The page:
Obituary: Professor John Kenyon

Neil McKendrick
Wednesday 10 January 1996 01:02

John Kenyon was one of Britain's leading scholars of 17th-century English history. He had held chairs at the universities of Hull, St Andrews, Kansas and Columbia, he published eight substantial scholarly books, and was for many years one of the most respected reviewers of history for the books pages of the Observer.

That bare outline of facts gives little sense of a man whose increasingly Falstaffian figure, trenchant judgements and sardonic sense of humour were known throughout the scholarly world.

I first encountered John Kenyon when he was one of a glittering quintet of historians teaching at Christ's College, Cambridge, in the mid-1950s. The others were Jack Plumb, Rupert Hall, Frank Spooner and Barry Supple. At that time these five dons had received little recognition, but they went on to produce one knighthood, two masterships of Cambridge colleges, two Ford lecturers, four Fellows of the British Academy, five Doctors of Letters and, of course, five professors. But, Jack Plumb apart, it was John Kenyon's teaching which most people remember best. I, for one, was so impressed by being supervised by him in his vast three-sided red supervision chair that when he left for a professorship at Hull I bought it from him and have taught another 33 generations of Cambridge students in it.

Kenyon was a product of King Edward VII Grammar School in Sheffield and then Sheffield University. When he appeared at Christ's in 1954 he cast himself in the role of mocking outsider, offering caustic criticisms from the fringes of college power in the confident and correct expectation that they would largely be ignored. They were. College meetings would be punctuated by Kenyon's heavy sighs and even heavier disapproving sniffs and brief dismissive comments, but the college men of affairs went about their efficient business untroubled by these background mutterings.

Undistracted by a desire for college preferment or college influence, Kenyon proceeded to lay the solid research foundations for his scholarly career. He was quickly elected into a university lectureship and he published two substantial books in quick succession: first a major study of Robert Spencer, Earl of Sunderland and then his influential general history of the 17th-century monarchy, The Stuarts. Both appeared in 1958.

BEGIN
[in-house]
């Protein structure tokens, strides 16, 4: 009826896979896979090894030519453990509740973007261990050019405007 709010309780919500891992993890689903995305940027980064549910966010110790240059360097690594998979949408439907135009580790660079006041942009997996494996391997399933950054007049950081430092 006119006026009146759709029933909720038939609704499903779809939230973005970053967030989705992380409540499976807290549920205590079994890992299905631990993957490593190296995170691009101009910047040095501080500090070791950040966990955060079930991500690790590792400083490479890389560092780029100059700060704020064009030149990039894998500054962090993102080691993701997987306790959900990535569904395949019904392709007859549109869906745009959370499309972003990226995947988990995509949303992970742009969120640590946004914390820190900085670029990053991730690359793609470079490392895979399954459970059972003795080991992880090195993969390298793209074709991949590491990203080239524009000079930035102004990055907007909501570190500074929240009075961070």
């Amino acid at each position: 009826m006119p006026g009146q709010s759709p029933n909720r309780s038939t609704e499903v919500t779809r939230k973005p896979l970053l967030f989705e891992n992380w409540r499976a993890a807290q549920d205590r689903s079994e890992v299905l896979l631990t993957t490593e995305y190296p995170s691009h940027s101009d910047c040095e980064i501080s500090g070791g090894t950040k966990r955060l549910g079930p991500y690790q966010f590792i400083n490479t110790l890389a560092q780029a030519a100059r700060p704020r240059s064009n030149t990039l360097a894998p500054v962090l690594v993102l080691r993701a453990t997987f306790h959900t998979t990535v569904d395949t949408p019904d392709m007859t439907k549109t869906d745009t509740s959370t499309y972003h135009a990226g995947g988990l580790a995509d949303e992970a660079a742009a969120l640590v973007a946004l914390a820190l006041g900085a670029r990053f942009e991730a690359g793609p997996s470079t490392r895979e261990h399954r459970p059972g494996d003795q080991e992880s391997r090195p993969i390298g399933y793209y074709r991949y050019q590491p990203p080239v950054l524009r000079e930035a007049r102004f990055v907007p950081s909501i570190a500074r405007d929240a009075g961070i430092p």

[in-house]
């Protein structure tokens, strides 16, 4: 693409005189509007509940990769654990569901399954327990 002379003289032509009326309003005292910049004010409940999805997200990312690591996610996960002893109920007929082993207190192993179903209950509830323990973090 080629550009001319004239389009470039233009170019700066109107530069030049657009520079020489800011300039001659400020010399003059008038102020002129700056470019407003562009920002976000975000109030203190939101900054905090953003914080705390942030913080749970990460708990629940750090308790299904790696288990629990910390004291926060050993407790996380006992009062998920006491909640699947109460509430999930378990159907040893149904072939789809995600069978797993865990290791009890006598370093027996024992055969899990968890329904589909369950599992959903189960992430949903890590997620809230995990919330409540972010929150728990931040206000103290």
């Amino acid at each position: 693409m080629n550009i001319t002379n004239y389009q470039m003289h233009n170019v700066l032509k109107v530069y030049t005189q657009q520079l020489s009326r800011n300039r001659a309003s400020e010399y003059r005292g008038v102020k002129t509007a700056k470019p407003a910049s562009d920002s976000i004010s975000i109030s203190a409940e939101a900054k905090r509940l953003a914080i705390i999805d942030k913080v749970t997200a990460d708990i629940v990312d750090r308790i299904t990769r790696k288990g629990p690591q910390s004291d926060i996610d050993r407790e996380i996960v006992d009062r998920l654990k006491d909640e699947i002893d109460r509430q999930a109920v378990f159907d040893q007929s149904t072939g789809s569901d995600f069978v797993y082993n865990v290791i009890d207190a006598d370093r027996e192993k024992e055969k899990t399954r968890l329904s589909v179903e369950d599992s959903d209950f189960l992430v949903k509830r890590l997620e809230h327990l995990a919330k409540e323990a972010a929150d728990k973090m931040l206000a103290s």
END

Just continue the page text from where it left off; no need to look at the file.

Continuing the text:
Elected to the G.F. Grant Professorship at Hull University in 1962, he spent the next 19 years there. As head of department, suddenly he was in a position of power and influence. I recall his sense of surprise that his characteristically severe criticisms of the world around him were suddenly not only listened to with respect, but promptly acted upon. At first he felt uncomfortable with his new powers, but he soon grew into them and used them well. His appointments and promotions at Hull, and later at St Andrews between 1981 and 1987, showed a shrewd and effective judgement. At St Andrews in particular he built up an impressive department of able young historians. He spent the last seven years before retirement as Distinguished Professor of Early Modern British History at the University of Kansas.

During these years away from Cambridge his scholarly reputation steadily expanded. The publication of The Stuart Constitution in 1966, The Popish Plot in 1972, Revolution Principles in 1977, Stuart England in 1978 and The Civil Wars of England in 1988 consolidated his position as a leader in 17th-century studies; and the publication of The History Men in 1983 reached a wider audience, appealing to a readership he had won as a regular reviewer for many years in the Observer. Those initially put off by his Yorkshire bluntness were often surprised to find him a generous as well as an elegant and authoritative reviewer.

Kenyon was not a man who found it easy to enjoy life. He cast himself early in a rather curmudgeonly role, and he took his pleasures savagely rather than urbanely, but he was a very considerable scholar. For thosewho were willing to persist beyond the rough exterior he was a rewarding teacher, a loyal friend and a generous colleague. For those able to keep up with his capacities, he was a memorable drinking companion and a robust conversationalist.

In 1994 he retired from his chair in Kansas and returned to this country. He settled in Norfolk. There he found a congenial place to continue his research at the University of East Anglia. They offered him an honorary research fellowship, and at his death he was close to completing a splendid edition of The Oxford Illustrated History of the English Civil Wars.

John Philipps Kenyon, historian: born Sheffield 18 June 1927; Fellow of Christ's College, Cambridge 1954-62; Lecturer in History, Cambridge University 1955-62; G.F. Grant Professor of History, Hull University 1962-81; Ford's Lecturer in English History, Oxford University 1975-76; FBA 1981; Professor of Modern History, St Andrews University 1981-87; Joyce and Elizabeth Hall Distinguished Professor in Early Modern British History, University of Kansas 1987-94 (Emeritus); married 1962 Angela Ewert (nee Venables; one son, two daughters, one stepdaughter); died Norwich 6 January 1996.

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